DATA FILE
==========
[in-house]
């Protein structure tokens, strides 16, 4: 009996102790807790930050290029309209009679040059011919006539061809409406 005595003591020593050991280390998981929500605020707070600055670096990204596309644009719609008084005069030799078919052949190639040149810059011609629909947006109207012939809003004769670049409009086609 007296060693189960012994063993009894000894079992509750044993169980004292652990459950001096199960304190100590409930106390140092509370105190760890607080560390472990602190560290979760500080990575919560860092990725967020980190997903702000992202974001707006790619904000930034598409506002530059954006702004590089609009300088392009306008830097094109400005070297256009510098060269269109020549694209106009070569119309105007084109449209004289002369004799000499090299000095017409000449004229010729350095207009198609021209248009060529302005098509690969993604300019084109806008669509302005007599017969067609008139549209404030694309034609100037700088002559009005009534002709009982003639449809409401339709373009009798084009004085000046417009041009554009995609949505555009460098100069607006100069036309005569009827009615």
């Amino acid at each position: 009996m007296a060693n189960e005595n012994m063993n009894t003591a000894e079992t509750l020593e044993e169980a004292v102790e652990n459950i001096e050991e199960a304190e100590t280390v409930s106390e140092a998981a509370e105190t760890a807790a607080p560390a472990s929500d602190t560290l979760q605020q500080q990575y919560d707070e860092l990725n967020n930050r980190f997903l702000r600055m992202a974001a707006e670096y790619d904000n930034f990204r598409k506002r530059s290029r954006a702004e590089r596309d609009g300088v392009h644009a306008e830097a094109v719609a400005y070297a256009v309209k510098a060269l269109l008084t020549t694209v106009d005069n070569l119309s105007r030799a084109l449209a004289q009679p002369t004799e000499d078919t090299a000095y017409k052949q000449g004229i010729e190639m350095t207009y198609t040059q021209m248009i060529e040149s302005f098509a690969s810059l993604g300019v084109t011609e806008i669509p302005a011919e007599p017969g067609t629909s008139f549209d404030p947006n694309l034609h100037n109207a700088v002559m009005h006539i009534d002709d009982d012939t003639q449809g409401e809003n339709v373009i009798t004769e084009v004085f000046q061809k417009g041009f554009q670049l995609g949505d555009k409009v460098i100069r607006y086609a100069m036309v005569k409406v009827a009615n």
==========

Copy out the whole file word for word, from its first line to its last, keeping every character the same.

[in-house]
């Protein structure tokens, strides 16, 4: 009996102790807790930050290029309209009679040059011919006539061809409406 005595003591020593050991280390998981929500605020707070600055670096990204596309644009719609008084005069030799078919052949190639040149810059011609629909947006109207012939809003004769670049409009086609 007296060693189960012994063993009894000894079992509750044993169980004292652990459950001096199960304190100590409930106390140092509370105190760890607080560390472990602190560290979760500080990575919560860092990725967020980190997903702000992202974001707006790619904000930034598409506002530059954006702004590089609009300088392009306008830097094109400005070297256009510098060269269109020549694209106009070569119309105007084109449209004289002369004799000499090299000095017409000449004229010729350095207009198609021209248009060529302005098509690969993604300019084109806008669509302005007599017969067609008139549209404030694309034609100037700088002559009005009534002709009982003639449809409401339709373009009798084009004085000046417009041009554009995609949505555009460098100069607006100069036309005569009827009615």
């Amino acid at each position: 009996m007296a060693n189960e005595n012994m063993n009894t003591a000894e079992t509750l020593e044993e169980a004292v102790e652990n459950i001096e050991e199960a304190e100590t280390v409930s106390e140092a998981a509370e105190t760890a807790a607080p560390a472990s929500d602190t560290l979760q605020q500080q990575y919560d707070e860092l990725n967020n930050r980190f997903l702000r600055m992202a974001a707006e670096y790619d904000n930034f990204r598409k506002r530059s290029r954006a702004e590089r596309d609009g300088v392009h644009a306008e830097a094109v719609a400005y070297a256009v309209k510098a060269l269109l008084t020549t694209v106009d005069n070569l119309s105007r030799a084109l449209a004289q009679p002369t004799e000499d078919t090299a000095y017409k052949q000449g004229i010729e190639m350095t207009y198609t040059q021209m248009i060529e040149s302005f098509a690969s810059l993604g300019v084109t011609e806008i669509p302005a011919e007599p017969g067609t629909s008139f549209d404030p947006n694309l034609h100037n109207a700088v002559m009005h006539i009534d002709d009982d012939t003639q449809g409401e809003n339709v373009i009798t004769e084009v004085f000046q061809k417009g041009f554009q670049l995609g949505d555009k409009v460098i100069r607006y086609a100069m036309v005569k409406v009827a009615n």